If Paul’s Epistle to the Galatians was Published in Christianity Today

from Sacred Sandwich.


Dear Christianity Today:
In response to Paul D. Apostle’s article about the Galatian church in your January issue, I have to say how appalled I am by the unchristian tone of this hit piece. Why the negativity? Has he been to the Galatian church recently? I happen to know some of the people at that church, and they are the most loving, caring people I’ve ever met.
Phyllis Snodgrass; Ann Arbor, MI
Dear Editor:
How arrogant of Mr. Apostle to think he has the right to judge these people and label them accursed. Isn’t that God’s job? Regardless of this circumcision issue, these Galatians believe in Jesus just as much as he does, and it is very Pharisaical to condemn them just because they differ on such a secondary issue. Personally, I don’t want a sharp instrument anywhere near my zipper, but that doesn’t give me the right to judge how someone else follows Christ. Can’t we just focus on our common commitment to Christ and furthering His kingdom, instead of tearing down fellow believers over petty doctrinal matters?
Ed Bilgeway; Tonganoxie, KS
Dear CT:
I’ve seen other dubious articles by Paul Apostle in the past, and frankly I’m surprised you felt that his recurrent criticisms of the Church deserved to be printed in your magazine. Mr. Apostle for many years now has had a penchant for thinking he has a right to “mark” certain Christian teachers who don’t agree with his biblical position. Certainly I commend him for desiring to stay faithful to God’s word, but I think he errs in being so dogmatic about his views to the point where he feels free to openly attack his brethren. His attitude makes it difficult to fully unify the Church, and gives credence to the opposition’s view that Christians are judgmental, arrogant people who never show God’s love.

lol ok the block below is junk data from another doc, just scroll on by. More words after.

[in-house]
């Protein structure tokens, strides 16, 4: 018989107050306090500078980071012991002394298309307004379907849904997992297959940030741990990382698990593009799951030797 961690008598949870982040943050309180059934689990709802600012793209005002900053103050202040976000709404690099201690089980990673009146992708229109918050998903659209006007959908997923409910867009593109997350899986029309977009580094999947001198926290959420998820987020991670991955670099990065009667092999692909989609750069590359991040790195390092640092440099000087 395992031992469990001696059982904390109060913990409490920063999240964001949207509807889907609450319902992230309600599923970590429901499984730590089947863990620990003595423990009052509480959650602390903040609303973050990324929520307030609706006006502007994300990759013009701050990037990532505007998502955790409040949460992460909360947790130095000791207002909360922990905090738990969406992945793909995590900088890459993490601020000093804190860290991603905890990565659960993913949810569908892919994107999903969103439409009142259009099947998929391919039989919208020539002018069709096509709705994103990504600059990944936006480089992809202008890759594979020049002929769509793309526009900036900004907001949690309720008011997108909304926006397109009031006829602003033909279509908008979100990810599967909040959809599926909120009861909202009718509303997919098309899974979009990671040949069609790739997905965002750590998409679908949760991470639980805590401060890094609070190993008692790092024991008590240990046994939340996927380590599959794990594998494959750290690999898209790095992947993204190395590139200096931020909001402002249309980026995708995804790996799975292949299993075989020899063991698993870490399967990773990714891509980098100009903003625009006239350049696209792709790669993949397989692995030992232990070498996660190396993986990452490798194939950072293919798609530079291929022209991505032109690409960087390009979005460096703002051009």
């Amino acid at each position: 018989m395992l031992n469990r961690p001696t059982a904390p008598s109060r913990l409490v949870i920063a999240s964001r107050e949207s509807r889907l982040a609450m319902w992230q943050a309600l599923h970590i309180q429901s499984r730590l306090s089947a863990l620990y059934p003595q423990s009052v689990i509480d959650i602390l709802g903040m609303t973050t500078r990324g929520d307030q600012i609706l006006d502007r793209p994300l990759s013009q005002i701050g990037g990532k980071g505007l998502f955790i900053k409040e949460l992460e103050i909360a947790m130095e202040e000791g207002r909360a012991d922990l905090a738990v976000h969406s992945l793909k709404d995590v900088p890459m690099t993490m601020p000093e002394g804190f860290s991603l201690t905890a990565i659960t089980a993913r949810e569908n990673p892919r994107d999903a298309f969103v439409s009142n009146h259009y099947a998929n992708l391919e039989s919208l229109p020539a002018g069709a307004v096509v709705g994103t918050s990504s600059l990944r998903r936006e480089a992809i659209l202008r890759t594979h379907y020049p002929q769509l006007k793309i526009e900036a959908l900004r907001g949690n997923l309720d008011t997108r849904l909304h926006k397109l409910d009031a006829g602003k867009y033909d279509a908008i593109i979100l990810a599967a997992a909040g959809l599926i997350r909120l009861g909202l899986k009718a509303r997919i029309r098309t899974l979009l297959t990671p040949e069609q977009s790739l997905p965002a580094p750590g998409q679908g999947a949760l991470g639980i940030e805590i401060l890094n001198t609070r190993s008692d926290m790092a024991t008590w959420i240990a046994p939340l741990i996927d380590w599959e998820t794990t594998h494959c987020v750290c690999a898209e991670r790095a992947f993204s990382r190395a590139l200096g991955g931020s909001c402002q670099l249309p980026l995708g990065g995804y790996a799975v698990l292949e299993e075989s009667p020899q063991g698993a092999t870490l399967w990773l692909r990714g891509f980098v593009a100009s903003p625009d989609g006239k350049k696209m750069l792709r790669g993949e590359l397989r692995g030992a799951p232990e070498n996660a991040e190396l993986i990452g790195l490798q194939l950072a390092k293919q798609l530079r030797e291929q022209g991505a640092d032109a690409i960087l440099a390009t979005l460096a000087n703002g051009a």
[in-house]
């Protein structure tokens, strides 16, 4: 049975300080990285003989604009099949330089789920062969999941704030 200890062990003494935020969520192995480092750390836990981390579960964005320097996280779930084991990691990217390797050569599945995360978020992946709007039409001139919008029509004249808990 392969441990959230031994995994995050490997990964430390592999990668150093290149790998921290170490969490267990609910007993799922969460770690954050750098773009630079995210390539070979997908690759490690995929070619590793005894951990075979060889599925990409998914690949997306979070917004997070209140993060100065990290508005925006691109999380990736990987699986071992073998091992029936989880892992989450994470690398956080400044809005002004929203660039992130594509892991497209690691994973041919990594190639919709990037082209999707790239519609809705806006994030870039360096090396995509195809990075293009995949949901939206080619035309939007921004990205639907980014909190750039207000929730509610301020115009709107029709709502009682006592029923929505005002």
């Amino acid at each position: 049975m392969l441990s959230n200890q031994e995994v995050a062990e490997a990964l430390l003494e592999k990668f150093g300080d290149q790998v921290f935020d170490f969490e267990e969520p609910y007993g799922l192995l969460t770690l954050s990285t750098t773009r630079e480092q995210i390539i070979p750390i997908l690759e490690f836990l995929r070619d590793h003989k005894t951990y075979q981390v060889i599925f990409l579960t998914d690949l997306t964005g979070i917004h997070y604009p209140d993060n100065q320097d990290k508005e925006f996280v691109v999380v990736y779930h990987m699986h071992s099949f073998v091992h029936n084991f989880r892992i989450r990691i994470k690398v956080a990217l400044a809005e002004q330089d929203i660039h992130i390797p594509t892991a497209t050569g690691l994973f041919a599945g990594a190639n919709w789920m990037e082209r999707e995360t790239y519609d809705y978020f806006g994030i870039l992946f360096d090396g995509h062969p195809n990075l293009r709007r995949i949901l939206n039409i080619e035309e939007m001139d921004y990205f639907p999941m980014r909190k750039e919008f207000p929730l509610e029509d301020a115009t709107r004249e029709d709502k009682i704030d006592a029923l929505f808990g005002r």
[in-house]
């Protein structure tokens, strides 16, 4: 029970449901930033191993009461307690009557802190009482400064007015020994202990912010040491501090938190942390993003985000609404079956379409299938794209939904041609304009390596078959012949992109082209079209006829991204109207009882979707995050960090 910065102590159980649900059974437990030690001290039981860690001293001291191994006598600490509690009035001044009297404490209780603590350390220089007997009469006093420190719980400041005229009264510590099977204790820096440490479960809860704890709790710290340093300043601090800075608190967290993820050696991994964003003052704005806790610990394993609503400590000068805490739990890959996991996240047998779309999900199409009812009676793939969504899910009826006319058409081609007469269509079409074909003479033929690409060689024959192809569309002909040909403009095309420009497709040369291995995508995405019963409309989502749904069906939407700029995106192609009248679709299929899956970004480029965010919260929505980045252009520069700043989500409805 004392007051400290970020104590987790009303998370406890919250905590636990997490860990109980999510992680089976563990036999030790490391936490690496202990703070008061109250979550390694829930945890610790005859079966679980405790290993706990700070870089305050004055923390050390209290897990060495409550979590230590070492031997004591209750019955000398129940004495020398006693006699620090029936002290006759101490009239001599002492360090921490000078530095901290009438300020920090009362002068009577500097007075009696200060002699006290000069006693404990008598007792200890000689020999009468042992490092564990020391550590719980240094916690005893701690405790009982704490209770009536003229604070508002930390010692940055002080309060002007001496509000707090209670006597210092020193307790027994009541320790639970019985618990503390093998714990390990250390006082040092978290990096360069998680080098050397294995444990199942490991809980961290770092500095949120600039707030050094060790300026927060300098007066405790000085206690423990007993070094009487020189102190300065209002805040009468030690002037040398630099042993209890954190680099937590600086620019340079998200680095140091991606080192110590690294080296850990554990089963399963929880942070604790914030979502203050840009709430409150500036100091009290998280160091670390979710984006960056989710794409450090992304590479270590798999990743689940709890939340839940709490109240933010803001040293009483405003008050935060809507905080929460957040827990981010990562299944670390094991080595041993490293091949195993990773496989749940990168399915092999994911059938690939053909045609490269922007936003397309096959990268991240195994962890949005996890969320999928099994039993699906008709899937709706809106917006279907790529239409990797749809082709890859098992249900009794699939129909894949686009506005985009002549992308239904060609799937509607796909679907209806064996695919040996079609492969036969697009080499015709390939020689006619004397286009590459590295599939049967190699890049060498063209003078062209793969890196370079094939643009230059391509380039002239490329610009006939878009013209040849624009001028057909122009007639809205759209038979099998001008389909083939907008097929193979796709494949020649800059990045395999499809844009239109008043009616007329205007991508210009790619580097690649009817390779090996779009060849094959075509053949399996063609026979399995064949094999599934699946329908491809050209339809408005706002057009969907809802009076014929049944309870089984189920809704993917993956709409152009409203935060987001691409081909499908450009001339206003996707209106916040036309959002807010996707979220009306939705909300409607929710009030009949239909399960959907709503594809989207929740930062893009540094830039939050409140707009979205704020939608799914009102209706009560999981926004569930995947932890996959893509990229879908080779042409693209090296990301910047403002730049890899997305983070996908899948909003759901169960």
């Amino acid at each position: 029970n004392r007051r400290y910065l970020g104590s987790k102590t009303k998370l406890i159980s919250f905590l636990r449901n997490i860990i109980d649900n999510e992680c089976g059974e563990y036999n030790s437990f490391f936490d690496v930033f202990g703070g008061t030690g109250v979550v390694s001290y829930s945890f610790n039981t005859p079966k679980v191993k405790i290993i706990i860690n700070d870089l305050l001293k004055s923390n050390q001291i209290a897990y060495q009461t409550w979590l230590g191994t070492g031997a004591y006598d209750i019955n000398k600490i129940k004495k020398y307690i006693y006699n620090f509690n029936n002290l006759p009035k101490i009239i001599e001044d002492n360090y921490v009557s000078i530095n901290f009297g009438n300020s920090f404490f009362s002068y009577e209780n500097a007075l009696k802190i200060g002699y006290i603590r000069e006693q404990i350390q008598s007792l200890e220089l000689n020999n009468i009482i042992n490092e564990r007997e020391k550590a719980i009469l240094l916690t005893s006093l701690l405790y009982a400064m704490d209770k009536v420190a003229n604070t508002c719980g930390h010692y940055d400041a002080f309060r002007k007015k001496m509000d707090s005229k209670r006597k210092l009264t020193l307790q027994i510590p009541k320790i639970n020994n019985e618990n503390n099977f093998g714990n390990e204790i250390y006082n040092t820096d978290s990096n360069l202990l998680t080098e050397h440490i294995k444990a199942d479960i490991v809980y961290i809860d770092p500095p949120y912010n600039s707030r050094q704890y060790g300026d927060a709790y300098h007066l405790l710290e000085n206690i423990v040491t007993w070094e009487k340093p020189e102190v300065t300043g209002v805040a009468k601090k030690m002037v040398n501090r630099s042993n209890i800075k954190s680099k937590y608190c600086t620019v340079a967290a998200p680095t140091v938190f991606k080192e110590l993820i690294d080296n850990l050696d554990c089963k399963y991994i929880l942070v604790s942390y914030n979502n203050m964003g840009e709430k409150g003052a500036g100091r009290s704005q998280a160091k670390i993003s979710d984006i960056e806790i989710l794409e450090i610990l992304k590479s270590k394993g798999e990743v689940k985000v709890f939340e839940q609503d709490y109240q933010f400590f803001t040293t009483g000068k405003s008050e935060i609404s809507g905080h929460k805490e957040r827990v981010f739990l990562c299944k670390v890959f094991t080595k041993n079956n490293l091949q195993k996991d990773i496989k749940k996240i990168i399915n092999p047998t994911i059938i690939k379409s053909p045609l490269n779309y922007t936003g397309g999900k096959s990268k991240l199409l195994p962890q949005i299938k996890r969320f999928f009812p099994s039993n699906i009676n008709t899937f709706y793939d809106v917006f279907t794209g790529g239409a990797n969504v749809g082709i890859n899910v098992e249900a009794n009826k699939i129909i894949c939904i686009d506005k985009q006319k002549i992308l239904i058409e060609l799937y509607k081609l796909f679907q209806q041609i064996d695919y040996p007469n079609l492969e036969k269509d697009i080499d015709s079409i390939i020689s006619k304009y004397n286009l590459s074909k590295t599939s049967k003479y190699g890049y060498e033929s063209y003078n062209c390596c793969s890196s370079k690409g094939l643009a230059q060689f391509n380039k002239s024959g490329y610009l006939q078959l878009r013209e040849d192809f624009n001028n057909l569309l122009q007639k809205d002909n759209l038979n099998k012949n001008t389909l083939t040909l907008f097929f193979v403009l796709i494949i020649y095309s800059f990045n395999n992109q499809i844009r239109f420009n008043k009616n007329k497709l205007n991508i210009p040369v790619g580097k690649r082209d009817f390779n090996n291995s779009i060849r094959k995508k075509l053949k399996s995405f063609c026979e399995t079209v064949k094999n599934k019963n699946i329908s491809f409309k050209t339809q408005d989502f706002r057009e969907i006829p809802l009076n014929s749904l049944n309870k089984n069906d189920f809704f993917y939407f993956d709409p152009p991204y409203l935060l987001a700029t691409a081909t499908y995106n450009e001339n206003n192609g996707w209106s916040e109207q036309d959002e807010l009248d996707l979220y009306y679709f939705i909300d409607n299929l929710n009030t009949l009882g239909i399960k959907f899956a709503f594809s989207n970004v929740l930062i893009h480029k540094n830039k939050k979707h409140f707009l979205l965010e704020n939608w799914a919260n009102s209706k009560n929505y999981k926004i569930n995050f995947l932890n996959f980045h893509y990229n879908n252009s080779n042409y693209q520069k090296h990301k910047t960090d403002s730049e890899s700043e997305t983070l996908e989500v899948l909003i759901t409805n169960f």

Ken Groener; San Diego, CA
To the Editors:
Paul Apostle says that he hopes the Galatian teachers will cut off their own privates? What kind of Christian attitude is that? Shame on him!
Martha Bobbitt; Boulder, CO
Dear Christianity Today:
The fact that Paul Apostle brags about his public run-in with Peter Cephas, a well-respected leader and brother in Christ, exposes Mr. Apostle for the divisive figure that he has become in the Church today. His diatribe against the Galatian church is just more of the same misguided focus on an antiquated reliance on doctrine instead of love and tolerance. Just look how his hypercritical attitude has cast aspersions on homosexual believers and women elders! The real problem within the Church today is not the lack of doctrinal devotion, as Apostle seems to believe, but in our inability to be transformed by our individual journeys in the Spirit. Evidently, Apostle has failed to detach himself from his legalistic background as a Pharisee, and is unable to let go and experience the genuine love for Christ that is coming from the Galatians who strive to worship God in their own special way.
William Zenby; Richmond, VA
Kind Editors: